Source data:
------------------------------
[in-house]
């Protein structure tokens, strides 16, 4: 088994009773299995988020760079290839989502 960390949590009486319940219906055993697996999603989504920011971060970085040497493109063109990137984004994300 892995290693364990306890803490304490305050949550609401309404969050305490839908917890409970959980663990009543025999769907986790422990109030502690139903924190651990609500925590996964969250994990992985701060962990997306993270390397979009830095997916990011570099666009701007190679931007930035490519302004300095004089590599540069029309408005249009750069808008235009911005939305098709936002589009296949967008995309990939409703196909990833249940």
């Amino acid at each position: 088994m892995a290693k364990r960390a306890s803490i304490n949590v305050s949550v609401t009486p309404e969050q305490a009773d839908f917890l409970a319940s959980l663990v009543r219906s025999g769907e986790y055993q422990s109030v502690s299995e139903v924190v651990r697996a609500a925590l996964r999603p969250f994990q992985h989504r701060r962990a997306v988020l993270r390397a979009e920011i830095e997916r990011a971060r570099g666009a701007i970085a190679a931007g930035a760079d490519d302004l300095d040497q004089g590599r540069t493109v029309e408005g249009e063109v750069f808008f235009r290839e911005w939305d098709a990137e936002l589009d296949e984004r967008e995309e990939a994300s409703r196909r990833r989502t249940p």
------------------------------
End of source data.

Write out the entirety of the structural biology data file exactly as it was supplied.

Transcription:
[in-house]
């Protein structure tokens, strides 16, 4: 088994009773299995988020760079290839989502 960390949590009486319940219906055993697996999603989504920011971060970085040497493109063109990137984004994300 892995290693364990306890803490304490305050949550609401309404969050305490839908917890409970959980663990009543025999769907986790422990109030502690139903924190651990609500925590996964969250994990992985701060962990997306993270390397979009830095997916990011570099666009701007190679931007930035490519302004300095004089590599540069029309408005249009750069808008235009911005939305098709936002589009296949967008995309990939409703196909990833249940």
């Amino acid at each position: 088994m892995a290693k364990r960390a306890s803490i304490n949590v305050s949550v609401t009486p309404e969050q305490a009773d839908f917890l409970a319940s959980l663990v009543r219906s025999g769907e986790y055993q422990s109030v502690s299995e139903v924190v651990r697996a609500a925590l996964r999603p969250f994990q992985h989504r701060r962990a997306v988020l993270r390397a979009e920011i830095e997916r990011a971060r570099g666009a701007i970085a190679a931007g930035a760079d490519d302004l300095d040497q004089g590599r540069t493109v029309e408005g249009e063109v750069f808008f235009r290839e911005w939305d098709a990137e936002l589009d296949e984004r967008e995309e990939a994300s409703r196909r990833r989502t249940p």